So check this out. I think I am going to replace my side loader boards with one big wrap around board of a little thicker wood. (I think my current boards are 3/8 inch) Then I can attach one of those fork mounts that people put in the back of their truck to the deck for a towing attachment! Also, if the pugsley 135mm adapter is used I can tow my bob trailer. Plus that extra deck space could be useful. If someone is sitting backwards on the rack they can rest their feet or the board. Like I said though, the board will have to be pretty stout. Also a little caution will have to be exercised so that not too much weight is behind the axle, so loading up the bob trailer with a lot of weight will be ify. Usualy the bob trailer puts its weight right over the axle but now the yuba will be taking some tounge weight. Maybe if my wife does not task me over the holiday break I can sneak out to my garage and work on it. Will post pics when its done. Here are my artistic renderings The last one I took from google images and adjusted, so I give the photographer credit whoever they are:



    Last edited by Lone Desert Walker; 11-23-2011 at 12:34 PM.

  22. #22
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    This is a very interesting idea. Just watch out for the curb! One reason why Yuba is designed this way is, that the separation of side loaders at the back of the bike prevents you from getting stuck when you ride down a step, be it a curb or a natural step on a stony trail. I am really interested in your experience with this design.

  23. #23
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    Oh yeah, and check this out!

    If you are pulling a bike with the new "wrap around deck" and towing attachment, someone could conceivably be pedaling that bike thereby making it a trail-a-bike! Here is another crude drawing. So if you had a ton of cargo and didnt think you could make it up a hill on your route you could just recruit a buddy to be a "pusher." Or how about adding another Yuba on the back! If you add a front rack and load it down with rocks you will be able to put more tounge weight on the deck hitch.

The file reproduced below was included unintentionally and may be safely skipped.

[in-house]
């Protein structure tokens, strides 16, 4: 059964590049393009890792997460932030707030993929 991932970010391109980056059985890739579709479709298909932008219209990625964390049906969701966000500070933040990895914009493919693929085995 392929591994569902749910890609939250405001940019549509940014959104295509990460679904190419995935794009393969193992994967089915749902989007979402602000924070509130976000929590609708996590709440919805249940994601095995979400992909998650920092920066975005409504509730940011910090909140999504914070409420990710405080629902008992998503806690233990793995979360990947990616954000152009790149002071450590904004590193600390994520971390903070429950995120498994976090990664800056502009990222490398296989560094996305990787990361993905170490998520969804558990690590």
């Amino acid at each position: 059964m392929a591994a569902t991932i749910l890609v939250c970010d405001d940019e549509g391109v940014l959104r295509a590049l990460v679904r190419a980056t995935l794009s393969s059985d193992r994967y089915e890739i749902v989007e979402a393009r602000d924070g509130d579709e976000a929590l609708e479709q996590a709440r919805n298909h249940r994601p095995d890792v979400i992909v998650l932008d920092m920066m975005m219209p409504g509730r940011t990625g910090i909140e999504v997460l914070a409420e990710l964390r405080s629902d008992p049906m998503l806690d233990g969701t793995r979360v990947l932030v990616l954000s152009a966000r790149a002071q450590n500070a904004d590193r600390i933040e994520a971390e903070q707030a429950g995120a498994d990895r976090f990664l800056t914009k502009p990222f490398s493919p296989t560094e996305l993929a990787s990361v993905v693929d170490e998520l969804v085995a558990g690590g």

24. #24
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    Oh,yeah, that could be an issue.......

    Quote Originally Posted by fox1965 View Post
    This is a very interesting idea. Just watch out for the curb! One reason why Yuba is designed this way is, that the separation of side loaders at the back of the bike prevents you from getting stuck when you ride down a step, be it a curb or a natural step on a stony trail. I am really interested in your experience with this design.
    I see your point. I think I try to avoid curbs for the most part but when I do go off one I use my brakes so the rear tire goes off in slow-mo and does not slam down. That is when it would totally get hung up. On the other hand if you let the wrap around rest on the curb it would be parked there solid as heck so you could load the bike up. Might actualy be a good urban bike thing for that very reason. Would probably be just as stable or more stable than the stand alone. It would be a good way to stabilize your bike when kids are climbing up on it.
    Now I'm starting to get board here at work and am doing this with paint:

    I guess you could just cut a slot in a 4x8 sheet of plywood and slap that on too!!!!!!!!!!

  25. #25
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    My latest design

    The "Full" "Wrap Around Deck!!!!!!!!!!" Notice the support wires for the front. This takes things to a whole new level!!!!!!!!!